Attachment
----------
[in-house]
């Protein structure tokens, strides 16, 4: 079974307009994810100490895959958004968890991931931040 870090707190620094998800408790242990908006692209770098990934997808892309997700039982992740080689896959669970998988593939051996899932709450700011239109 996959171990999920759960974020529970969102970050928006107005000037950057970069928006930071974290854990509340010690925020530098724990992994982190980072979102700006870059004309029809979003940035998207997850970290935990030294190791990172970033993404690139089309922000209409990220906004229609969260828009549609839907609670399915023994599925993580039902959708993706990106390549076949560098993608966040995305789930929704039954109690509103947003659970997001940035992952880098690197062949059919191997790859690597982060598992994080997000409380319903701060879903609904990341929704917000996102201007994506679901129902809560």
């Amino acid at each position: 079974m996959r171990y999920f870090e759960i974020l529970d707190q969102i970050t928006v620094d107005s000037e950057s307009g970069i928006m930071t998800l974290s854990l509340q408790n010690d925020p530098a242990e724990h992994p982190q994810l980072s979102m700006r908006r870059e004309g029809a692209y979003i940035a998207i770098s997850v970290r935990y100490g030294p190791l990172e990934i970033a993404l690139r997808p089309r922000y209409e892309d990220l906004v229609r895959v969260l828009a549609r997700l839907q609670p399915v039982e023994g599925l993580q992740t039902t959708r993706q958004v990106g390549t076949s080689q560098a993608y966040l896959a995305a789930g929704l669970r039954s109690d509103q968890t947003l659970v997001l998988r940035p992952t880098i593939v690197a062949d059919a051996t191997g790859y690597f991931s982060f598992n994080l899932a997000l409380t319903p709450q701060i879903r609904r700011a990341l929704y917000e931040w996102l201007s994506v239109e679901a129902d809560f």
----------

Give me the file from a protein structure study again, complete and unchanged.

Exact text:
[in-house]
């Protein structure tokens, strides 16, 4: 079974307009994810100490895959958004968890991931931040 870090707190620094998800408790242990908006692209770098990934997808892309997700039982992740080689896959669970998988593939051996899932709450700011239109 996959171990999920759960974020529970969102970050928006107005000037950057970069928006930071974290854990509340010690925020530098724990992994982190980072979102700006870059004309029809979003940035998207997850970290935990030294190791990172970033993404690139089309922000209409990220906004229609969260828009549609839907609670399915023994599925993580039902959708993706990106390549076949560098993608966040995305789930929704039954109690509103947003659970997001940035992952880098690197062949059919191997790859690597982060598992994080997000409380319903701060879903609904990341929704917000996102201007994506679901129902809560």
């Amino acid at each position: 079974m996959r171990y999920f870090e759960i974020l529970d707190q969102i970050t928006v620094d107005s000037e950057s307009g970069i928006m930071t998800l974290s854990l509340q408790n010690d925020p530098a242990e724990h992994p982190q994810l980072s979102m700006r908006r870059e004309g029809a692209y979003i940035a998207i770098s997850v970290r935990y100490g030294p190791l990172e990934i970033a993404l690139r997808p089309r922000y209409e892309d990220l906004v229609r895959v969260l828009a549609r997700l839907q609670p399915v039982e023994g599925l993580q992740t039902t959708r993706q958004v990106g390549t076949s080689q560098a993608y966040l896959a995305a789930g929704l669970r039954s109690d509103q968890t947003l659970v997001l998988r940035p992952t880098i593939v690197a062949d059919a051996t191997g790859y690597f991931s982060f598992n994080l899932a997000l409380t319903p709450q701060i879903r609904r700011a990341l929704y917000e931040w996102l201007s994506v239109e679901a129902d809560f």